This article will address two recent appellate court rulings involving commercial leases and the tenant’s liability for certain damages incurred by the landlord. The first, from the Appellate Division, First Department, involves an action by a landlord against a tenant for damages resulting from a flood caused by a rusted gauge on tenant’s supplemental HVAC system. The second case is from the Appellate Division, Second Department and involves tenant’s liability for post-termination rent.
In 45 Broadway Owner, LLC v. NYSA-ILA Pension Trust Fund1, the tenant’s predecessor installed a supplemental HVAC system that connected to the building’s water risers. The lease provided that the parties’ respective insurance policies would each contain an endorsement by which their respective insurance companies would “waive subrogation or permit the insured, prior to any loss, to waive any claim it might have against the other.” The lease also provided that “each party releases the other with respect to any claim (including a claim for negligence) which it might otherwise have against the other party for loss, damage or destruction with respect to its property by fire or other casualty . . . occurring during the terms of this lease.” In April 2010, in connection with certain work to be performed, the landlord notified the tenants that they were required to shut down any supplemental HVAC systems. During the work, the lobby of the building flooded and it was determined that a rusted and corroded pressure gauge on defendant/tenant’s supplemental HVAC system burst, allowing water to flow out. The landlord suffered total damages (exclusive of attorney’s fees and costs) of $136,055.22. The landlord’s motion for summary judgment was granted and the tenant’s cross-motion for summary judgment was denied.
The Appellate Division, First Department noted that the release language contained in the lease “constitutes an enforceable reflection of the parties’ decision to allocate the risk of liability for these claims [resulting from negligence] to third parties through the device of insurance – a choice that contracting parties are permitted to make as long as their intent to do so is clear and unequivocal.” The Court then found that the concept of “casualty” as used in the parties’ lease included “the flood resulting from the rusted gauge . . .” The Court held that the lease “does not suggest that ‘casualty’ is an event resulting only from an ‘act of God.’” The Court confirmed that “‘casualty’ may be defined as an ‘accident’ or an ‘unfortunate occurrence.’”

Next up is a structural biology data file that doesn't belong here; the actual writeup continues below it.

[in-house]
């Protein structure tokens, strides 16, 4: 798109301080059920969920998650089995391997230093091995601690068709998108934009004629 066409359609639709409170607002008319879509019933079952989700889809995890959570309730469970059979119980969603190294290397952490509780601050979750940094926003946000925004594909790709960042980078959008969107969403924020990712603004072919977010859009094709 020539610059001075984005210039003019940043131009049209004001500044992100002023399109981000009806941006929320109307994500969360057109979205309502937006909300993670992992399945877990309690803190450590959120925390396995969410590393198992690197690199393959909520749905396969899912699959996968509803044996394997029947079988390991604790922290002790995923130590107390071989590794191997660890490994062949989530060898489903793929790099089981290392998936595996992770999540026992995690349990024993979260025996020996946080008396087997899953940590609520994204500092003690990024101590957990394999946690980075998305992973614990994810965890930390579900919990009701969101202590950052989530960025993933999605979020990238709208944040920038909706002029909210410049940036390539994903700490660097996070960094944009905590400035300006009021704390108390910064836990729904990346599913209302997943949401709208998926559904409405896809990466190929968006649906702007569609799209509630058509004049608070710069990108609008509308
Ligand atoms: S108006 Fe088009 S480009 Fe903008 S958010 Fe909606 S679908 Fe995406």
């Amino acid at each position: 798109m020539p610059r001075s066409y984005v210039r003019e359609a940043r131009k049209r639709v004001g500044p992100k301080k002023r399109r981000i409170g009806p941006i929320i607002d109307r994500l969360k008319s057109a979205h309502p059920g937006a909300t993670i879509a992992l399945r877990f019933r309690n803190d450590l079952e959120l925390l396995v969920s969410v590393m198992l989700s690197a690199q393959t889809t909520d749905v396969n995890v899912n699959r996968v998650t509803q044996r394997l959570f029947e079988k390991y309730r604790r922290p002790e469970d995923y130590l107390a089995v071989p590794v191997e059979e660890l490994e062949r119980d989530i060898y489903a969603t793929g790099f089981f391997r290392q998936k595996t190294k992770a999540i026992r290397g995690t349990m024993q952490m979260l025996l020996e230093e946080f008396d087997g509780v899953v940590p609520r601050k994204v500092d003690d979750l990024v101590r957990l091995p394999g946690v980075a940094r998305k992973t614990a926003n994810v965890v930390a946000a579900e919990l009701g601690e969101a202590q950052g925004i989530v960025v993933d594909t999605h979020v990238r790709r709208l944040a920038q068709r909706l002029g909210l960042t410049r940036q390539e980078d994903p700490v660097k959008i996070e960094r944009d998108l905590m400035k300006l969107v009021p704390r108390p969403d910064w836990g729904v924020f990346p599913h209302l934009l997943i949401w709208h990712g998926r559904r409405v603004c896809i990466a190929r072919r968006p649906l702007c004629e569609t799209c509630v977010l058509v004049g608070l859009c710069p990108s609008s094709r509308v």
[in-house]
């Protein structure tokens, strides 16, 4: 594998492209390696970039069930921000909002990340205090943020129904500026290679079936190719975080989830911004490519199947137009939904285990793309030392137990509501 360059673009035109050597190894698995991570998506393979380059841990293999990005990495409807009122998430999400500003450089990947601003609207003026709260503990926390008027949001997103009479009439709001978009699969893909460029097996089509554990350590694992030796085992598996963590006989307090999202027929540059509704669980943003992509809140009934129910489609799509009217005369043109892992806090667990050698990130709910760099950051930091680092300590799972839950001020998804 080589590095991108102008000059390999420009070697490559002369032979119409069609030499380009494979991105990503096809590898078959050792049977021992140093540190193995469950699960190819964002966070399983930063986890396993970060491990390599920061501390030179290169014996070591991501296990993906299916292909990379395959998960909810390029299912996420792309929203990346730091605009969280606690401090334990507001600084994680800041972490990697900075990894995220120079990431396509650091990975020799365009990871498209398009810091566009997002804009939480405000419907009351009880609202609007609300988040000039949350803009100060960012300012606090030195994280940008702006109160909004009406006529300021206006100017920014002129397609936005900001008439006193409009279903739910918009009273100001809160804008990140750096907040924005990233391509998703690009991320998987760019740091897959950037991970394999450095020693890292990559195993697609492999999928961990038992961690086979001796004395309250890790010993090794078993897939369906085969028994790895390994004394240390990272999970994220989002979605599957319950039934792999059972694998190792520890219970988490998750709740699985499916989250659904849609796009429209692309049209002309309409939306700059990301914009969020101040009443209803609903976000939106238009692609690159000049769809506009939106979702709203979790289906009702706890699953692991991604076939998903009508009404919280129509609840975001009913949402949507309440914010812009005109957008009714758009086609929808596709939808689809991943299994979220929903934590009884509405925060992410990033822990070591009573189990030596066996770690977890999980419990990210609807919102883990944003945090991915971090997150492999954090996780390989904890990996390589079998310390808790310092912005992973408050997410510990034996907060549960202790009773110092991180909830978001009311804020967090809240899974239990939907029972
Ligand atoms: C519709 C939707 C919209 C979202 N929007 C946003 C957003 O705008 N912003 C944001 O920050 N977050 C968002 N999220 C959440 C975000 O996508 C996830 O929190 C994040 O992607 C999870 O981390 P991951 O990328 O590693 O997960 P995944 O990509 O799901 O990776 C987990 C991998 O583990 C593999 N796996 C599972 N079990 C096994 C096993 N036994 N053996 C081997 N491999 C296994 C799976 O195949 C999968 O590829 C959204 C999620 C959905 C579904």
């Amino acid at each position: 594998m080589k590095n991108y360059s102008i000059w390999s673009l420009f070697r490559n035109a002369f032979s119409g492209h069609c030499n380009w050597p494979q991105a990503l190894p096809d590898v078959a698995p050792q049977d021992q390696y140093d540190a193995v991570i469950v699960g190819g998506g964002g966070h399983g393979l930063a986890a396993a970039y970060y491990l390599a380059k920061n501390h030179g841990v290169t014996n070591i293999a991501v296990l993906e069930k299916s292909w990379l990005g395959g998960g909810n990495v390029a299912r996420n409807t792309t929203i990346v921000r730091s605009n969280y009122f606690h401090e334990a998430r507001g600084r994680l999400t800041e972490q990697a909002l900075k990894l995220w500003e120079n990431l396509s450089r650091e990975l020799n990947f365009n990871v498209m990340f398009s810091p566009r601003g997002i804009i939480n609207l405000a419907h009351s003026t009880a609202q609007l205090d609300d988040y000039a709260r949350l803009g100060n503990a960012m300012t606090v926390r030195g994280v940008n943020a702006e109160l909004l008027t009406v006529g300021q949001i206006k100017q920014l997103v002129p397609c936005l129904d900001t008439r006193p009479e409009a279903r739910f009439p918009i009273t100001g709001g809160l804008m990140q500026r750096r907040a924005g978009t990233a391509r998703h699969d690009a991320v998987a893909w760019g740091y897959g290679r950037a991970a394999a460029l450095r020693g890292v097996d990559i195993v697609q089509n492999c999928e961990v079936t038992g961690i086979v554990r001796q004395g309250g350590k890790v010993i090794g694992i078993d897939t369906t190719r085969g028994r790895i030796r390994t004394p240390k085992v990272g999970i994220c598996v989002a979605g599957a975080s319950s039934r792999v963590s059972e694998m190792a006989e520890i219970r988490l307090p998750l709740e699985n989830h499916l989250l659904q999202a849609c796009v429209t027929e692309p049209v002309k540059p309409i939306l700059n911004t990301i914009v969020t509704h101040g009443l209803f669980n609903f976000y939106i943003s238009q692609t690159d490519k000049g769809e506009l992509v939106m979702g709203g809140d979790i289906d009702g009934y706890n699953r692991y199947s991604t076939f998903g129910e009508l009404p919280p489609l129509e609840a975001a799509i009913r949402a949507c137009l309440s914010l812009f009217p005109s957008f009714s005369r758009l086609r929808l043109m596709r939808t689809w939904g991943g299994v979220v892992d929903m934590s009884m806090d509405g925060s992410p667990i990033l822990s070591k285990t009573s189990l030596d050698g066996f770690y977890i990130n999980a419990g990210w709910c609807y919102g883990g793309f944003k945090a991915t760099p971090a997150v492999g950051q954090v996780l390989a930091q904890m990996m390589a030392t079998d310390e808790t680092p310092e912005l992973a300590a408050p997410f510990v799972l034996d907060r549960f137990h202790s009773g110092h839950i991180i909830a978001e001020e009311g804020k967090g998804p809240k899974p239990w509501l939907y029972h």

In Patchogue Associates v. Sears, Roebuck and Co.2, plaintiff/landlord commenced an action to recover damages sustained by landlord after the termination of the landlord/tenant relationship which occurred before the end of the lease term. The trial court granted defendant/tenant’s to dismiss the first cause of action to the extent it sought post-termination damages under the lease and declaring that defendant/tenant had no liability to plaintiff/landlord for breach of contract, holding that “a landlord may not recover such claimed post-termination damages in the absence of a lease provision that specifically makes a tenant responsible for the payment of rent to the landlord after the landlord-tenant relationship ends.” In reversing, the Appellate Division held that the absence of a “survival-of-rent” or “acceleration” clause “does not foreclose a landlord from seeking, after mitigation, its actual contract damages resulting from the breach . . .” Thus, the Appellate Division concluded that “although the landlord has already recovered pre-termination rent from the tenant pursuant to a summary eviction proceeding, the terms of the lease did not limit the landlord to recovery only of pre-termination rent in the event it commenced a summary eviction in the District Court to regain possession of the subject premises.”
The lesson to be learned from these cases is that disputes involving liability for various types of damages may be avoided with carefully negotiated and specific lease clauses addressing damages.
1 107 A.D.3d 629, 2013 Slip Op. 04895 (1st Dep’t 2013)
2 108 A.D.3d 659, 2013 Slip Op. 05305 (2d Dep’t 2013)